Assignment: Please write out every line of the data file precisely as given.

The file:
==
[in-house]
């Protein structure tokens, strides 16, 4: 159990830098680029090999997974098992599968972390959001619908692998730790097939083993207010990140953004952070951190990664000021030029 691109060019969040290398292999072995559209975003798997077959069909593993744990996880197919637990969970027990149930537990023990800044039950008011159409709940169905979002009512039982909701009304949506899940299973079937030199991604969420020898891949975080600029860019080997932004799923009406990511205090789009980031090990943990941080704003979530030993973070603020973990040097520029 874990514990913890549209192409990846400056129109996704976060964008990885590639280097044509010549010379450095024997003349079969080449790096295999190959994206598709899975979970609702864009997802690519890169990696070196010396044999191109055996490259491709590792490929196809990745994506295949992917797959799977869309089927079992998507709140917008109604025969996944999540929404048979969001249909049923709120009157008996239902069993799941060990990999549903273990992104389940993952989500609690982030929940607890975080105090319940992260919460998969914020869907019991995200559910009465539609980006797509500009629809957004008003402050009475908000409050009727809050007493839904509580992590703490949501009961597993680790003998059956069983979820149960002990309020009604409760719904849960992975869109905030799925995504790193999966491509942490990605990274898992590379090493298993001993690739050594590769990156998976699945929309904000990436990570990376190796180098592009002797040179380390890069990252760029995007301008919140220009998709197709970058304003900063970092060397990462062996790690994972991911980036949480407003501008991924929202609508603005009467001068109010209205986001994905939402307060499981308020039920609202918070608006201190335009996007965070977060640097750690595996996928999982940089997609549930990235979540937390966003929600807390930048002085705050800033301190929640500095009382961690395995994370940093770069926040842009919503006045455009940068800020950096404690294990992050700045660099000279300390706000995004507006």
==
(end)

[in-house]
């Protein structure tokens, strides 16, 4: 159990830098680029090999997974098992599968972390959001619908692998730790097939083993207010990140953004952070951190990664000021030029 691109060019969040290398292999072995559209975003798997077959069909593993744990996880197919637990969970027990149930537990023990800044039950008011159409709940169905979002009512039982909701009304949506899940299973079937030199991604969420020898891949975080600029860019080997932004799923009406990511205090789009980031090990943990941080704003979530030993973070603020973990040097520029 874990514990913890549209192409990846400056129109996704976060964008990885590639280097044509010549010379450095024997003349079969080449790096295999190959994206598709899975979970609702864009997802690519890169990696070196010396044999191109055996490259491709590792490929196809990745994506295949992917797959799977869309089927079992998507709140917008109604025969996944999540929404048979969001249909049923709120009157008996239902069993799941060990990999549903273990992104389940993952989500609690982030929940607890975080105090319940992260919460998969914020869907019991995200559910009465539609980006797509500009629809957004008003402050009475908000409050009727809050007493839904509580992590703490949501009961597993680790003998059956069983979820149960002990309020009604409760719904849960992975869109905030799925995504790193999966491509942490990605990274898992590379090493298993001993690739050594590769990156998976699945929309904000990436990570990376190796180098592009002797040179380390890069990252760029995007301008919140220009998709197709970058304003900063970092060397990462062996790690994972991911980036949480407003501008991924929202609508603005009467001068109010209205986001994905939402307060499981308020039920609202918070608006201190335009996007965070977060640097750690595996996928999982940089997609549930990235979540937390966003929600807390930048002085705050800033301190929640500095009382961690395995994370940093770069926040842009919503006045455009940068800020950096404690294990992050700045660099000279300390706000995004507006």